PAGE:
No, it’s not. It’s about restricting your rights to organize – your freedom to make something better of your life.

As the Detroit Free Press stated in an editorial Dec. 9, “Snyder’s right-to-work legislation is an attempt to institutionalize Republicans’ current political advantage. Everything else is window dressing, and most of these diversionary talking points are demonstrably false.

“The argument that right-to-work status makes states more competitive or prosperous is refuted by a mountain of evidence that shows right-to-work states trailing their union-friendly counterparts in key metrics like per capita wealth, poverty rates and health insurance coverage,” the Free Press pointed out.

The United States Department of Labor, Bureau of Labor Statistics, Occupational Employment Statistics, May 2011 Occupational Employment and Wages Estimates[25], shows median hourly wages of all 22 Right to Work States (RTW) and all 28 Collective-Bargaining States (CBS) as follows:

Occupation Median wages in Right-to-work states Median wages in Collective-bargaining states Difference
All occupations $15.31/hour $16.89/hour -$1.58/hour (-9.4%)
Middle school teacher $49,306/year $55,863/year -$6557/year (-11.7%)
Computer support specialist $46,306/year $50,641/year -$4335/year (-8.6%)

So-called “right-to-work” laws make it illegal for employees and employers to negotiate a contract that requires all employees who benefit to pay their fair share of the costs of negotiating it. These laws are designed to undermine unions’ bargaining strength. If workers are allowed to opt out, collective bargaining doesn’t work so well.

Currently, 23 states have such laws, including Indiana, which succumbed to the same one-party ALEC rule earlier this year.

According to research from the Economic Policy Institute, right to work produces “lower wages for union and non-union workers by an average of $1,500 a year and decrease the likelihood employees will get health insurance or pensions through their jobs. By lowering compensation, they have the indirect effect of undermining consumer spending, which threatens economic growth. For every $1 million in wage cuts to workers, $850,000 less is spent in the economy, which translates into a loss of six jobs.”

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That’s the problem with the right-wing “freedom” recipe. It does not give power to the individual. You are free to what? Get along? To be truly free, you must have the right to organize. We don’t have that today, despite the best efforts of FDR to create a National Labor Relations Act in 1935. We do not have this basic freedom of association, to choose a representative in the workplace, because legislators have continually eroded those rights, palms greased with corporate largesse.

The NLRA was first sullied in 1947 by the anti-union Taft Hartley Act, which was forced through by another Republican Congress, over the veto of President Harry S Truman. The Taft-Harley Act specifically authorized states to prohibit unions from negotiating “closed shops,” where everyone paid their fair share. Many southern states rushed to outlaw “fair share,” and for years those states have suffered the consequences – lower wages, lower income, more poverty.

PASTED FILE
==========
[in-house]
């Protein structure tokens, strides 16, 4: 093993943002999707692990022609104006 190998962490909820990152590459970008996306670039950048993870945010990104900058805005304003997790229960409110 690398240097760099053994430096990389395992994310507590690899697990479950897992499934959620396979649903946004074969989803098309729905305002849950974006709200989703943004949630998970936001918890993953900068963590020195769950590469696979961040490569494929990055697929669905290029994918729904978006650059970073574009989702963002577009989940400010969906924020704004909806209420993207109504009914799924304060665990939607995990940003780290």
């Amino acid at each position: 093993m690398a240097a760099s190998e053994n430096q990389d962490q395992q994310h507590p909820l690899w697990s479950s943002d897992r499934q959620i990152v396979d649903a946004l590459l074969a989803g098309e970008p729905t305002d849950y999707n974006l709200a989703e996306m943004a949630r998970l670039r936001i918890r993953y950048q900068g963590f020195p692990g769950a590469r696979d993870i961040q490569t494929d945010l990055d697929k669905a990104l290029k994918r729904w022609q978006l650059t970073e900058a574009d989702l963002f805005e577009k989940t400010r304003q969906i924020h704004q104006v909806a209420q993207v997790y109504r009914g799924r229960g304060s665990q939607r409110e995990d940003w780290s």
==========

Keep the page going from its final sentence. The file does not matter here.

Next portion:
President Obama may never have to exercise a veto over a National Right to Work Law, which was one of the corporate planks embraced by Mitt Romney in his 2012 campaign, but he will get a chance to weigh in on the subject Monday, Dec. 11, when he visits an auto plant in Michigan.

Let’s listen to what he says. I’m hoping for a strong statement against “right to work” and for the right to organize. Perhaps even a call for national card-check legislation, where a majority can rule in the workplace before the company mounts the inevitable anti-union broadside, protected by our weak labor laws.

It’s long overdue to swing the ball the other way, to balance the playing field for workers against the powerful corporations that run their lives. That would be the mark of real freedom, the freedom to organize.

Scene of the Crime

Traveling south from Charleston, W.Va., through Boone County is a visual treat, a land weathered by time and fortune. You can see it on the truck-cracked roads that roll past narrow streambeds, on the little coal towns sunk into the hollers or nestled up against the mountains, abandoned coal tipple conveyers rising along the mountain peak, and on the mountains themselves.

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An abandoned church, once used as a Mine Workers union hall in coal-rich Boone County, is being swallowed by weeds and coal sludge from a nearby mountaintop-mining operation. (Courtesy of OVAC)

Time had certainly worked over Big Mountain before Patriot Coal Co. shut down its coalmine there earlier this year. When I visited in 2011, it was down to Big Mountain #16, and miners were busy working the remaining veins. At the time, Patriot seemed determined to work it until the coal was exhausted, producing nearly 2 million tons of coal from Big Mountain that year.

That was fine with the miners, members of the United Mine Workers of America. In fact, management and labor were in the process of putting aside years of bitter fighting to talk about cooperation, safety and prosperity. The supervisor at Big Mountain #16, Dave Belcher, was a former rank-and-file union miner who allowed that he liked and respected the local union president, John Alderson, and Alderson said the feeling was mutual.

Alderson wasn’t always so easy to get along with. Before he lost a few steps working the mines, “Big John” Alderson was a heavyweight boxer who was able to go a few rounds with “Iron Mike” Tyson, the eventual heavyweight champion. Alderson was game: